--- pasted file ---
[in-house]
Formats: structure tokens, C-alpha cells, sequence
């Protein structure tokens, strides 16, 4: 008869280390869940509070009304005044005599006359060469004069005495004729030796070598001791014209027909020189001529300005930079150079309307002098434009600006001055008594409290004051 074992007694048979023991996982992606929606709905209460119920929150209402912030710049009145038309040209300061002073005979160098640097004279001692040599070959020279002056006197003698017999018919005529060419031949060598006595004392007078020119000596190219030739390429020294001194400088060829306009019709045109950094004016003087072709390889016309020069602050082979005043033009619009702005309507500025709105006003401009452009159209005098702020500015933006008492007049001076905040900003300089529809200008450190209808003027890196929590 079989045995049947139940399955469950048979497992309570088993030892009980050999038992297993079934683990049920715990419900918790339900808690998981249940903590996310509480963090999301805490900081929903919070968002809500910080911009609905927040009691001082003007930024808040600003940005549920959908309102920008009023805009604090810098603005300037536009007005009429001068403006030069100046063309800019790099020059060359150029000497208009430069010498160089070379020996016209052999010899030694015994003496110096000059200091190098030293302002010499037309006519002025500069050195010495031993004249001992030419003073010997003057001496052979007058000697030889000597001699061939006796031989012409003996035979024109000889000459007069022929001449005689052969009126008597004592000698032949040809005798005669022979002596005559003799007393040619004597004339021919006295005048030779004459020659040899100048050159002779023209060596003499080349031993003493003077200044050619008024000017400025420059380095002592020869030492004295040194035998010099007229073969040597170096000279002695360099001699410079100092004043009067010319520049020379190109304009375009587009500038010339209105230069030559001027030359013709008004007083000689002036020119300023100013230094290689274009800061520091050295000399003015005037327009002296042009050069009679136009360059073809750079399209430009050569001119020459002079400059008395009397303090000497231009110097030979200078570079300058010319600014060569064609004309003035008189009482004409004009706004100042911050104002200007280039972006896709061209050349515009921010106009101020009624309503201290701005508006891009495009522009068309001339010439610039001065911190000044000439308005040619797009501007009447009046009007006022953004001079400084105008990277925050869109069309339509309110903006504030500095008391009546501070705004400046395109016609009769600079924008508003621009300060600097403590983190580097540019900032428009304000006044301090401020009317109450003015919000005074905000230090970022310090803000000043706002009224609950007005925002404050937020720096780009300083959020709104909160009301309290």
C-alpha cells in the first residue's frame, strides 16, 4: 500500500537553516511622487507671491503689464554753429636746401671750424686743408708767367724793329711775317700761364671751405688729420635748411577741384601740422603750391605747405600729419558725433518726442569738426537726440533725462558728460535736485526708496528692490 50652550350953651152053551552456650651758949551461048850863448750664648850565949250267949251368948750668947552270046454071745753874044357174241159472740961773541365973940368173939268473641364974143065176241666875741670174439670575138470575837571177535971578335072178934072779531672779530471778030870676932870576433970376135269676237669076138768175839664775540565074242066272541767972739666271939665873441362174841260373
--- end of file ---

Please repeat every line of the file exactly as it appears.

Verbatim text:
[in-house]
Formats: structure tokens, C-alpha cells, sequence
């Protein structure tokens, strides 16, 4: 008869280390869940509070009304005044005599006359060469004069005495004729030796070598001791014209027909020189001529300005930079150079309307002098434009600006001055008594409290004051 074992007694048979023991996982992606929606709905209460119920929150209402912030710049009145038309040209300061002073005979160098640097004279001692040599070959020279002056006197003698017999018919005529060419031949060598006595004392007078020119000596190219030739390429020294001194400088060829306009019709045109950094004016003087072709390889016309020069602050082979005043033009619009702005309507500025709105006003401009452009159209005098702020500015933006008492007049001076905040900003300089529809200008450190209808003027890196929590 079989045995049947139940399955469950048979497992309570088993030892009980050999038992297993079934683990049920715990419900918790339900808690998981249940903590996310509480963090999301805490900081929903919070968002809500910080911009609905927040009691001082003007930024808040600003940005549920959908309102920008009023805009604090810098603005300037536009007005009429001068403006030069100046063309800019790099020059060359150029000497208009430069010498160089070379020996016209052999010899030694015994003496110096000059200091190098030293302002010499037309006519002025500069050195010495031993004249001992030419003073010997003057001496052979007058000697030889000597001699061939006796031989012409003996035979024109000889000459007069022929001449005689052969009126008597004592000698032949040809005798005669022979002596005559003799007393040619004597004339021919006295005048030779004459020659040899100048050159002779023209060596003499080349031993003493003077200044050619008024000017400025420059380095002592020869030492004295040194035998010099007229073969040597170096000279002695360099001699410079100092004043009067010319520049020379190109304009375009587009500038010339209105230069030559001027030359013709008004007083000689002036020119300023100013230094290689274009800061520091050295000399003015005037327009002296042009050069009679136009360059073809750079399209430009050569001119020459002079400059008395009397303090000497231009110097030979200078570079300058010319600014060569064609004309003035008189009482004409004009706004100042911050104002200007280039972006896709061209050349515009921010106009101020009624309503201290701005508006891009495009522009068309001339010439610039001065911190000044000439308005040619797009501007009447009046009007006022953004001079400084105008990277925050869109069309339509309110903006504030500095008391009546501070705004400046395109016609009769600079924008508003621009300060600097403590983190580097540019900032428009304000006044301090401020009317109450003015919000005074905000230090970022310090803000000043706002009224609950007005925002404050937020720096780009300083959020709104909160009301309290």
C-alpha cells in the first residue's frame, strides 16, 4: 500500500537553516511622487507671491503689464554753429636746401671750424686743408708767367724793329711775317700761364671751405688729420635748411577741384601740422603750391605747405600729419558725433518726442569738426537726440533725462558728460535736485526708496528692490 50652550350953651152053551552456650651758949551461048850863448750664648850565949250267949251368948750668947552270046454071745753874044357174241159472740961773541365973940368173939268473641364974143065176241666875741670174439670575138470575837571177535971578335072178934072779531672779530471778030870676932870576433970376135269676237669076138768175839664775540565074242066272541767972739666271939665873441362174841260373